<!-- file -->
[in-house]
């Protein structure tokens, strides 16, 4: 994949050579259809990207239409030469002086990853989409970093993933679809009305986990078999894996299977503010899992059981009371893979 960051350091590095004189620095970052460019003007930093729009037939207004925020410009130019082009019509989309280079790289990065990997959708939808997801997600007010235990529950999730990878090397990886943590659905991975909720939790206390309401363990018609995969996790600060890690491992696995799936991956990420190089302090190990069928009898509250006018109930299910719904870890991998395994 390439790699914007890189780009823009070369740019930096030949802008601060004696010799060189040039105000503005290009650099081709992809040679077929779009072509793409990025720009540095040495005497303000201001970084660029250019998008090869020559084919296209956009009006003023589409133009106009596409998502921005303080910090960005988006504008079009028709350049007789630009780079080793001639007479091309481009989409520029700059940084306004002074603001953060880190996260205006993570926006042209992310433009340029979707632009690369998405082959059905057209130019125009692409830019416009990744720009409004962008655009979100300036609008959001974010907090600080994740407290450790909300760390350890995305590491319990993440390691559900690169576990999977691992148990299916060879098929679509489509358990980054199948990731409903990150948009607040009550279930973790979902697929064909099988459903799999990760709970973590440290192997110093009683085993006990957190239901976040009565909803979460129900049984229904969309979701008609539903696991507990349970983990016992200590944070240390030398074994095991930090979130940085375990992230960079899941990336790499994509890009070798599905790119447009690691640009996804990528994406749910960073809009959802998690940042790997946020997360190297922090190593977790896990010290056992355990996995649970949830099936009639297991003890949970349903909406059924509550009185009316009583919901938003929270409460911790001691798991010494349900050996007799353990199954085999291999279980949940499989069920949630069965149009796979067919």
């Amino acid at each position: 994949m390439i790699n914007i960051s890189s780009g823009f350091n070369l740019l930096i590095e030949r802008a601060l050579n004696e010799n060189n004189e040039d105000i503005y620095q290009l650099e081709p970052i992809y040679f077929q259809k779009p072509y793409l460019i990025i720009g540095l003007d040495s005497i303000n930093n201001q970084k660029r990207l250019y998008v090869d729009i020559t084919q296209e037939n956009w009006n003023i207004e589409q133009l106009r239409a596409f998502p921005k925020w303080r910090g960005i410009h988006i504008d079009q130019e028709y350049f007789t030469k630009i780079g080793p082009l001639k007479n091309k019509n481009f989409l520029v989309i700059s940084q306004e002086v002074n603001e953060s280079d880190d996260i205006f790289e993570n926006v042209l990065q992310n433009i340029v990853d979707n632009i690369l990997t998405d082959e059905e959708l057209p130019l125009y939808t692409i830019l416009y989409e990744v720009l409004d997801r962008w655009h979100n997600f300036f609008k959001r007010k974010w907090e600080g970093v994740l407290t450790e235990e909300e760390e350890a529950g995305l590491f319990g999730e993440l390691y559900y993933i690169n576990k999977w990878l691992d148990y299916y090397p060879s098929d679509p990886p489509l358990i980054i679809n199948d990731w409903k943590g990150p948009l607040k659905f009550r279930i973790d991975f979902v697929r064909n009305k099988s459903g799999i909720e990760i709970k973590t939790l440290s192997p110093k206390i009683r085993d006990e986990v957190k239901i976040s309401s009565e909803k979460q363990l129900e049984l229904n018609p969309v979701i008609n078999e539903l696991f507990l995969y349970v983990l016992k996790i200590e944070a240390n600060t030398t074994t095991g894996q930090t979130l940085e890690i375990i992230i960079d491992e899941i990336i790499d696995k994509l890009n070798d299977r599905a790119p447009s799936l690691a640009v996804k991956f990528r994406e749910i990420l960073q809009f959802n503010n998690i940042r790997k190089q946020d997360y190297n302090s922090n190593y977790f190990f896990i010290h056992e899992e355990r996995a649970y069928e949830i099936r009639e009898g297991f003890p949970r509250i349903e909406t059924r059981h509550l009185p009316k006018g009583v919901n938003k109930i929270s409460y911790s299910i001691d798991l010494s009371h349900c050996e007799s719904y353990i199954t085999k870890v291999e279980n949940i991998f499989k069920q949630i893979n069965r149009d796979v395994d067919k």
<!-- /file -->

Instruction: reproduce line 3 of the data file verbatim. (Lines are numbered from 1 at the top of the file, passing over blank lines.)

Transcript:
């Amino acid at each position: 994949m390439i790699n914007i960051s890189s780009g823009f350091n070369l740019l930096i590095e030949r802008a601060l050579n004696e010799n060189n004189e040039d105000i503005y620095q290009l650099e081709p970052i992809y040679f077929q259809k779009p072509y793409l460019i990025i720009g540095l003007d040495s005497i303000n930093n201001q970084k660029r990207l250019y998008v090869d729009i020559t084919q296209e037939n956009w009006n003023i207004e589409q133009l106009r239409a596409f998502p921005k925020w303080r910090g960005i410009h988006i504008d079009q130019e028709y350049f007789t030469k630009i780079g080793p082009l001639k007479n091309k019509n481009f989409l520029v989309i700059s940084q306004e002086v002074n603001e953060s280079d880190d996260i205006f790289e993570n926006v042209l990065q992310n433009i340029v990853d979707n632009i690369l990997t998405d082959e059905e959708l057209p130019l125009y939808t692409i830019l416009y989409e990744v720009l409004d997801r962008w655009h979100n997600f300036f609008k959001r007010k974010w907090e600080g970093v994740l407290t450790e235990e909300e760390e350890a529950g995305l590491f319990g999730e993440l390691y559900y993933i690169n576990k999977w990878l691992d148990y299916y090397p060879s098929d679509p990886p489509l358990i980054i679809n199948d990731w409903k943590g990150p948009l607040k659905f009550r279930i973790d991975f979902v697929r064909n009305k099988s459903g799999i909720e990760i709970k973590t939790l440290s192997p110093k206390i009683r085993d006990e986990v957190k239901i976040s309401s009565e909803k979460q363990l129900e049984l229904n018609p969309v979701i008609n078999e539903l696991f507990l995969y349970v983990l016992k996790i200590e944070a240390n600060t030398t074994t095991g894996q930090t979130l940085e890690i375990i992230i960079d491992e899941i990336i790499d696995k994509l890009n070798d299977r599905a790119p447009s799936l690691a640009v996804k991956f990528r994406e749910i990420l960073q809009f959802n503010n998690i940042r790997k190089q946020d997360y190297n302090s922090n190593y977790f190990f896990i010290h056992e899992e355990r996995a649970y069928e949830i099936r009639e009898g297991f003890p949970r509250i349903e909406t059924r059981h509550l009185p009316k006018g009583v919901n938003k109930i929270s409460y911790s299910i001691d798991l010494s009371h349900c050996e007799s719904y353990i199954t085999k870890v291999e279980n949940i991998f499989k069920q949630i893979n069965r149009d796979v395994d067919k």